Although my ingredients span the globe, I always source my materials from family-owned businesses. I had been purchasing ingredients from Bombay Bazaar, a hidden grocery store that had closed and re-opened in San Francisco’s wildly gentrifying Mission district. The last time I went in to say hello, the store had disappeared. Shelves, fluorescent lighting, and all. It is with the last batch of spices purchased at this shop that I created Dear Indian Grocery Store both in the bathroom of 18 Reasons in San Francisco and at the San Jose Museum of Art in November 2013. Feeling yet another loss in a city I recognize less and less, I wrote an open letter to the grocery store. This letter always accompanies the installation. As with my previous installations, the excess curry powder collected from the installation will be used to dye napkins and tablecloths for a sliding-scale community dinner. The curry powder is reserved for the art - it is rarely used in the cooking of the meal.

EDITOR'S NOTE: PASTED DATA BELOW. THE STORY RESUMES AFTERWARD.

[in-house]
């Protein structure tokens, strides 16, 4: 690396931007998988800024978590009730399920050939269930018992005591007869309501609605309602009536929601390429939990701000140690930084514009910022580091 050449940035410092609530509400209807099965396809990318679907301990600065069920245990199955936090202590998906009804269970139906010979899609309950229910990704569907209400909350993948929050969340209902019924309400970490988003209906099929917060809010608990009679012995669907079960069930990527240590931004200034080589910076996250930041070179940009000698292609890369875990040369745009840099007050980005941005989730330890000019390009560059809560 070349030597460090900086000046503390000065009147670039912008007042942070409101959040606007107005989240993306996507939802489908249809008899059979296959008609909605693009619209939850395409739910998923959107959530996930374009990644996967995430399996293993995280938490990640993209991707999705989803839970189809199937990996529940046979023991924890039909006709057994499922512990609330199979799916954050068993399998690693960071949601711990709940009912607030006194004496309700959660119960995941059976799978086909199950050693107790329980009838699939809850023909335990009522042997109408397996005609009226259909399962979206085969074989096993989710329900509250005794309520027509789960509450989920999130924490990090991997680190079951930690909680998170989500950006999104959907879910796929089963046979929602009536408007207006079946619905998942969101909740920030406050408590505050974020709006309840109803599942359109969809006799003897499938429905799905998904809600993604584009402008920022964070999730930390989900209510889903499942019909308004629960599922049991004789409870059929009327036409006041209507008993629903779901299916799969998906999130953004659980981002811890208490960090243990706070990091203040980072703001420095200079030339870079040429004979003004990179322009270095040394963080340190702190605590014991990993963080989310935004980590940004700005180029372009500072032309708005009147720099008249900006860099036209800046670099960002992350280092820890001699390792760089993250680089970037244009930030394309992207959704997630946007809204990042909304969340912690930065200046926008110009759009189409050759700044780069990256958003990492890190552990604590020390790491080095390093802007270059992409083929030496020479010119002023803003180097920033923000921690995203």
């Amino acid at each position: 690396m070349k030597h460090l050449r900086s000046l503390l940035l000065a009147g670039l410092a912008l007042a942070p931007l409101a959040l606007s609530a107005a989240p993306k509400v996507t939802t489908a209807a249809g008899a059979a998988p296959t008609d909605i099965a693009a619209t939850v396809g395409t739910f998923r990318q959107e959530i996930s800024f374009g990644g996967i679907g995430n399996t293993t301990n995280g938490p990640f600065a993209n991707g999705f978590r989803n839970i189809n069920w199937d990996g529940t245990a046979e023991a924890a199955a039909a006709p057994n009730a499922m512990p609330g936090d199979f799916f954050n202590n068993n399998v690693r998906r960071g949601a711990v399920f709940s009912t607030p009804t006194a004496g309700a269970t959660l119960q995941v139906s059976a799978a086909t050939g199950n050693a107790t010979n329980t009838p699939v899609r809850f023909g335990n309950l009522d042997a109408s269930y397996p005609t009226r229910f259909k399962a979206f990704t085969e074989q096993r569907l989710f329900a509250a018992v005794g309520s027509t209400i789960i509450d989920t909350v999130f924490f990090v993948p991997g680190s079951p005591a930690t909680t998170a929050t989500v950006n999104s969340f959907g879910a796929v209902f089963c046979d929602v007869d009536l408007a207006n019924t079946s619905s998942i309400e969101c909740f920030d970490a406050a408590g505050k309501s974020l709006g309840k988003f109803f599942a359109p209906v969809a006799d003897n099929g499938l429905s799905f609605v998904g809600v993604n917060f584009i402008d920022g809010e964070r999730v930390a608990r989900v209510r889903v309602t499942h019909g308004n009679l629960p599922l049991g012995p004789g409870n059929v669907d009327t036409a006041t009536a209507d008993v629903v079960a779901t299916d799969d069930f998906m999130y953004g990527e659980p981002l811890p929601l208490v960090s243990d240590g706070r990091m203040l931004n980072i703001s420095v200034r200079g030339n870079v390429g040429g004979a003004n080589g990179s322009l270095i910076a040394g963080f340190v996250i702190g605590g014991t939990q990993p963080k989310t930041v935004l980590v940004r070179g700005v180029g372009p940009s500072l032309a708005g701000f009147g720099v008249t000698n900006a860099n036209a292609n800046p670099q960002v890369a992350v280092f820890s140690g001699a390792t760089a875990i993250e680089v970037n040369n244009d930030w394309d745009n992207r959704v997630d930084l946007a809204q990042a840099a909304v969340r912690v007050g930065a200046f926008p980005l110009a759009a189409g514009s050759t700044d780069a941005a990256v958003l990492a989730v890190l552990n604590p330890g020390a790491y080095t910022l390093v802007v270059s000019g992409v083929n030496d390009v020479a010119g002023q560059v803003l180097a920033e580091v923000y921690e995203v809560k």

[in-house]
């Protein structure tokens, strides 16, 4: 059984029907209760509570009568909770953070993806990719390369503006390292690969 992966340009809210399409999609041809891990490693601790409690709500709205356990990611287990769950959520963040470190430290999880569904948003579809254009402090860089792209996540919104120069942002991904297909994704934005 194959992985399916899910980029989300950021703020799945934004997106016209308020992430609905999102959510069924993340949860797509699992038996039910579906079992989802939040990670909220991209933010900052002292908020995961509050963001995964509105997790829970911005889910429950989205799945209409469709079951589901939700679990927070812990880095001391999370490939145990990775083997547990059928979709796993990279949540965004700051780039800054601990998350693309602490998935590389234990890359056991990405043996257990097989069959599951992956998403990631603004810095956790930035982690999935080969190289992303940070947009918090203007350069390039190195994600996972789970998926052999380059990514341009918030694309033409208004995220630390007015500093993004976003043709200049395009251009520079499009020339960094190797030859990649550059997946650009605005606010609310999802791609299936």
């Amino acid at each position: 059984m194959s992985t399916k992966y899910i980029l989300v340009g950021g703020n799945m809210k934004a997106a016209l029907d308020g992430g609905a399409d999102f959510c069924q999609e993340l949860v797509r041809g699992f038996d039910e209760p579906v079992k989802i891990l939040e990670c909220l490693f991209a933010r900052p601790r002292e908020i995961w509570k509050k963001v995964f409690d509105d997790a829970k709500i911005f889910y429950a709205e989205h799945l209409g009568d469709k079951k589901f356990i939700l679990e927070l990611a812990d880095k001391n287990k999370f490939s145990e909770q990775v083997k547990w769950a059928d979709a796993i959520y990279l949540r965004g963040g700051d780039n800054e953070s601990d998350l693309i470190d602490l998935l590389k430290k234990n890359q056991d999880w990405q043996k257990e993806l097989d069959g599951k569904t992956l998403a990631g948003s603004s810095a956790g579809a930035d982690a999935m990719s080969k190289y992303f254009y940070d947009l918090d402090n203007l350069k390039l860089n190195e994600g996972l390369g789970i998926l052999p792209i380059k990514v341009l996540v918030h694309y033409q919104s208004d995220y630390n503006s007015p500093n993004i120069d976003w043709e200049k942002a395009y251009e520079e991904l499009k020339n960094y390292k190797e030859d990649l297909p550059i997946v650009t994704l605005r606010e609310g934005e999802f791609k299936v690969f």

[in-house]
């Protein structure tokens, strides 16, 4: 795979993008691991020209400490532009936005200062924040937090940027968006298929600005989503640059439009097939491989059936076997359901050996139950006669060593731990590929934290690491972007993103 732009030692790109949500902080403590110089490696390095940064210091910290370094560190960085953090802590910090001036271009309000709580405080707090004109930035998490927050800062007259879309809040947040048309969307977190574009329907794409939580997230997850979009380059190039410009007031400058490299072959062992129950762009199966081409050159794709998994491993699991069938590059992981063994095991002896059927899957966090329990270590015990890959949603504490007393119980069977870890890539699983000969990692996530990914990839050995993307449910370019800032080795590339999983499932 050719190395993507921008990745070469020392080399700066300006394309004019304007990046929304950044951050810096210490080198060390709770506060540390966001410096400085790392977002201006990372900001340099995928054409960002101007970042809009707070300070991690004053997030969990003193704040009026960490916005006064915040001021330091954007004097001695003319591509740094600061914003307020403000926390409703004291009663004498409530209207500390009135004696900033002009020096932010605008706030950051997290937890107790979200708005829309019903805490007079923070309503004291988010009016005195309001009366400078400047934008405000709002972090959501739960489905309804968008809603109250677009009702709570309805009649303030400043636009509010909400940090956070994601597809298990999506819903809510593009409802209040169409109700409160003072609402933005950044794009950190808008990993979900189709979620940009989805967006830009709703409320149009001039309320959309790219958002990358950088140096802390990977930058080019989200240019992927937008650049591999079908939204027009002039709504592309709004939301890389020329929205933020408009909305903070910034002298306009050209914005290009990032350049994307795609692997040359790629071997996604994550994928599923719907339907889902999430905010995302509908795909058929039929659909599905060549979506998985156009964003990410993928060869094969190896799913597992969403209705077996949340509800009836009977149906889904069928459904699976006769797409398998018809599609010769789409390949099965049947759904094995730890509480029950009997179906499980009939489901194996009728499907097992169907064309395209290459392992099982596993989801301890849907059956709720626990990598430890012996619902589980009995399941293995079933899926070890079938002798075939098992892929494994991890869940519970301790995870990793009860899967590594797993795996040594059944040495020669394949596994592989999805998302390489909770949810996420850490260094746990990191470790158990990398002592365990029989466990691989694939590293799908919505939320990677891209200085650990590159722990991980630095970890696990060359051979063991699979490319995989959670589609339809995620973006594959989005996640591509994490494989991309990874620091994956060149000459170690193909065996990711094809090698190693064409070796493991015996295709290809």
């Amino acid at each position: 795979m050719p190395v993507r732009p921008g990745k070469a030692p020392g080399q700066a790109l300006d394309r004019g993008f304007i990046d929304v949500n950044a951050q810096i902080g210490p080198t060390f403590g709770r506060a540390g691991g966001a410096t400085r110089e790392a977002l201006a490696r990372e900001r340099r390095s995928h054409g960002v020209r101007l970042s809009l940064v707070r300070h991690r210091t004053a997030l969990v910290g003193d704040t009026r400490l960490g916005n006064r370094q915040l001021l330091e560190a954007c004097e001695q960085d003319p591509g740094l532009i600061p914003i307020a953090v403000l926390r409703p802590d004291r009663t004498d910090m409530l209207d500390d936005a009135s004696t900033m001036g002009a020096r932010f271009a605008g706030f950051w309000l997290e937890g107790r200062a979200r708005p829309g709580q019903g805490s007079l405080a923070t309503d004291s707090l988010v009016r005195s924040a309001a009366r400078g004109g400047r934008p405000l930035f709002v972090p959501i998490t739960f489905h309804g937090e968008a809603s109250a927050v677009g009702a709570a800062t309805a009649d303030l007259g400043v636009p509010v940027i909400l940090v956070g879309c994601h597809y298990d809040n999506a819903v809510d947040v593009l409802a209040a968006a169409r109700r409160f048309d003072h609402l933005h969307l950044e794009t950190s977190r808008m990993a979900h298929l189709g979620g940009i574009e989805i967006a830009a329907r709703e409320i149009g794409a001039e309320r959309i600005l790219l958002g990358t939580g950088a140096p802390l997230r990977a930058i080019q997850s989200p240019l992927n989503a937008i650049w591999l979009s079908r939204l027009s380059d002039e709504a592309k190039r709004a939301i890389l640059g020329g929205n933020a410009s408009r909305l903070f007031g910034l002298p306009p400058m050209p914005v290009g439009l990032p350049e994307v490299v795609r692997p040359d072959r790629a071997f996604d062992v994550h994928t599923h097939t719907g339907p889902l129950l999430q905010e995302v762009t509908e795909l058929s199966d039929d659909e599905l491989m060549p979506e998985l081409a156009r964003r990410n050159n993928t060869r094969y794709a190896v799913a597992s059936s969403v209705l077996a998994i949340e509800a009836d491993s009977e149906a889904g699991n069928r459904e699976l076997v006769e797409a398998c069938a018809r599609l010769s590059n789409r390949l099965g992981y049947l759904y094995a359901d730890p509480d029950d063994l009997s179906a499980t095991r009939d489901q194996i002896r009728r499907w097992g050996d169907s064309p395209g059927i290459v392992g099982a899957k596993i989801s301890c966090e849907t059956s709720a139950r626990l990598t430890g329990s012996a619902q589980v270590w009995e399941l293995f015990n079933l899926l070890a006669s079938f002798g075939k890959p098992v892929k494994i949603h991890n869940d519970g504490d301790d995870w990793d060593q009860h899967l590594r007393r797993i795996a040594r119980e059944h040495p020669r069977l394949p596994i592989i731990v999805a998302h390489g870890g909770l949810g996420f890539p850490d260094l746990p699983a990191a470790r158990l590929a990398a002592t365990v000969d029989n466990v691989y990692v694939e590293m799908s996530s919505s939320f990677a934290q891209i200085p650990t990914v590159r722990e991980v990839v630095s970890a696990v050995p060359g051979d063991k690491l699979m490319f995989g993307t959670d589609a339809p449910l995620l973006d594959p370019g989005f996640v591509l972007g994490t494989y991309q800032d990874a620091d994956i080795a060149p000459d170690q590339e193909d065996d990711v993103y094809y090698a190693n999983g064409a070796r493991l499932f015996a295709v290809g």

Most Indian cooks would never be caught with curry powder in their kitchens - it limits the complexity and variety of a dish. This powder is India concentrate. This is the myth we expect in Indian supermarkets, restaurants, and, yes, even people. But this complicated blend has also been transformed into the unique flavors of comfort all over the world.

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  • Born: Los Angeles, CA, USA
  • Based: Oakland, CA, USA